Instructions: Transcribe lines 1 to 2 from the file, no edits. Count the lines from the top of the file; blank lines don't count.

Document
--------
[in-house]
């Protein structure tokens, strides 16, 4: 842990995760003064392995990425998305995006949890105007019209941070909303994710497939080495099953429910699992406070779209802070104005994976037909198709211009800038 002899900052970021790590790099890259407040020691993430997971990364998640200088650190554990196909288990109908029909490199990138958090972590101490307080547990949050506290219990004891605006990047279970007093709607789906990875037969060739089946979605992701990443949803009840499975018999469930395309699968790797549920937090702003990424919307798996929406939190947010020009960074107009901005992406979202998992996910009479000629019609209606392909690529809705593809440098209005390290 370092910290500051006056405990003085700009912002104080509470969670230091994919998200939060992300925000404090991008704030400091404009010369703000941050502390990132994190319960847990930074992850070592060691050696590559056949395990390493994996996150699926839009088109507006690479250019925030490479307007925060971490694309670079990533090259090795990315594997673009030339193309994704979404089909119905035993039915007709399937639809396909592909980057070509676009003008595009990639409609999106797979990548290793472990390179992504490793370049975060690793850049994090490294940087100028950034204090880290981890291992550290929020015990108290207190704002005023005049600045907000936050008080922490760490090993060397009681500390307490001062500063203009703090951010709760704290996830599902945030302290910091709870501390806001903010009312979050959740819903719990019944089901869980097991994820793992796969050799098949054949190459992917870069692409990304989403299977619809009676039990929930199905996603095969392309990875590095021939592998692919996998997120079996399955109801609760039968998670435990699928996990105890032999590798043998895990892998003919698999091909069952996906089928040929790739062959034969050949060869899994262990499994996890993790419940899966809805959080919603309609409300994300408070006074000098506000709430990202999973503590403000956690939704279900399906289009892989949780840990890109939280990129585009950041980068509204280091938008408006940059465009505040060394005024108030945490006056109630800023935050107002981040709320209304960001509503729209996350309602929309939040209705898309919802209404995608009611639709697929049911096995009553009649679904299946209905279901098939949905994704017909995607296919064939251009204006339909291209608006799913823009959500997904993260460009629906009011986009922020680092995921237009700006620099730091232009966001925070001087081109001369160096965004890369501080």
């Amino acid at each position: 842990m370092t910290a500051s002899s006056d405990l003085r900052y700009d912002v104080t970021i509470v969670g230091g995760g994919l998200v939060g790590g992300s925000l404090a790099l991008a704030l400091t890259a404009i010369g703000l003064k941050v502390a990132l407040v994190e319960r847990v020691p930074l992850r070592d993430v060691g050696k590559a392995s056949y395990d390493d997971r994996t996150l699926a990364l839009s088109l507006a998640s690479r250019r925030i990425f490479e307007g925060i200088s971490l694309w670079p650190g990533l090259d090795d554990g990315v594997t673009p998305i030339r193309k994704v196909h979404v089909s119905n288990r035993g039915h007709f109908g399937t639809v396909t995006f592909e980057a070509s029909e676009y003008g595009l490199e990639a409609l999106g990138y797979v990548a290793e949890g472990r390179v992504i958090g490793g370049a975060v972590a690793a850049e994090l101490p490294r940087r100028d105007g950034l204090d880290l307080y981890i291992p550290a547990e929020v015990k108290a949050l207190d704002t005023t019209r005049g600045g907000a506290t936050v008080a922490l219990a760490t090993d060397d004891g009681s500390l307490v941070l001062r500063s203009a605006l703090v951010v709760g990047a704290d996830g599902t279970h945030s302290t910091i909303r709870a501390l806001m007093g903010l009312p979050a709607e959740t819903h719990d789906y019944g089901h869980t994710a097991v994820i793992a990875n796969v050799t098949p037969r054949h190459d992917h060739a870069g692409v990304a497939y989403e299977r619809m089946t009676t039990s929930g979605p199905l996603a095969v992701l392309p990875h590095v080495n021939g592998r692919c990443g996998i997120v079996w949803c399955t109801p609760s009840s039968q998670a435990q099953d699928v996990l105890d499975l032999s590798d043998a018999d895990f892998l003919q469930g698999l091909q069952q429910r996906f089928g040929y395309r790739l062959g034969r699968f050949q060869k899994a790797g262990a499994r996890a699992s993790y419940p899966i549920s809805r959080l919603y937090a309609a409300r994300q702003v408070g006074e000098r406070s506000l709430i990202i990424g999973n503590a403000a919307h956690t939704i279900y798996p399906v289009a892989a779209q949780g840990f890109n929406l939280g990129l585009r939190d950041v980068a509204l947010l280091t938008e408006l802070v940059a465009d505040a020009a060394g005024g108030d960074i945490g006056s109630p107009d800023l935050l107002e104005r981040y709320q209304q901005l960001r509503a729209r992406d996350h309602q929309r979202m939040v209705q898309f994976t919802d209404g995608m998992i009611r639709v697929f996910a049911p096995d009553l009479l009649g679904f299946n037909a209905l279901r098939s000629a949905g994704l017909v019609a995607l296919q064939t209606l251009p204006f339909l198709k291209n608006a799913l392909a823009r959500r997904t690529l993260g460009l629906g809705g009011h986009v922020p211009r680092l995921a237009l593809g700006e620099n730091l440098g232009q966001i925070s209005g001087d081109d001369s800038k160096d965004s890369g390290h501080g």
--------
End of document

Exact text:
[in-house]
């Protein structure tokens, strides 16, 4: 842990995760003064392995990425998305995006949890105007019209941070909303994710497939080495099953429910699992406070779209802070104005994976037909198709211009800038 002899900052970021790590790099890259407040020691993430997971990364998640200088650190554990196909288990109908029909490199990138958090972590101490307080547990949050506290219990004891605006990047279970007093709607789906990875037969060739089946979605992701990443949803009840499975018999469930395309699968790797549920937090702003990424919307798996929406939190947010020009960074107009901005992406979202998992996910009479000629019609209606392909690529809705593809440098209005390290 370092910290500051006056405990003085700009912002104080509470969670230091994919998200939060992300925000404090991008704030400091404009010369703000941050502390990132994190319960847990930074992850070592060691050696590559056949395990390493994996996150699926839009088109507006690479250019925030490479307007925060971490694309670079990533090259090795990315594997673009030339193309994704979404089909119905035993039915007709399937639809396909592909980057070509676009003008595009990639409609999106797979990548290793472990390179992504490793370049975060690793850049994090490294940087100028950034204090880290981890291992550290929020015990108290207190704002005023005049600045907000936050008080922490760490090993060397009681500390307490001062500063203009703090951010709760704290996830599902945030302290910091709870501390806001903010009312979050959740819903719990019944089901869980097991994820793992796969050799098949054949190459992917870069692409990304989403299977619809009676039990929930199905996603095969392309990875590095021939592998692919996998997120079996399955109801609760039968998670435990699928996990105890032999590798043998895990892998003919698999091909069952996906089928040929790739062959034969050949060869899994262990499994996890993790419940899966809805959080919603309609409300994300408070006074000098506000709430990202999973503590403000956690939704279900399906289009892989949780840990890109939280990129585009950041980068509204280091938008408006940059465009505040060394005024108030945490006056109630800023935050107002981040709320209304960001509503729209996350309602929309939040209705898309919802209404995608009611639709697929049911096995009553009649679904299946209905279901098939949905994704017909995607296919064939251009204006339909291209608006799913823009959500997904993260460009629906009011986009922020680092995921237009700006620099730091232009966001925070001087081109001369160096965004890369501080």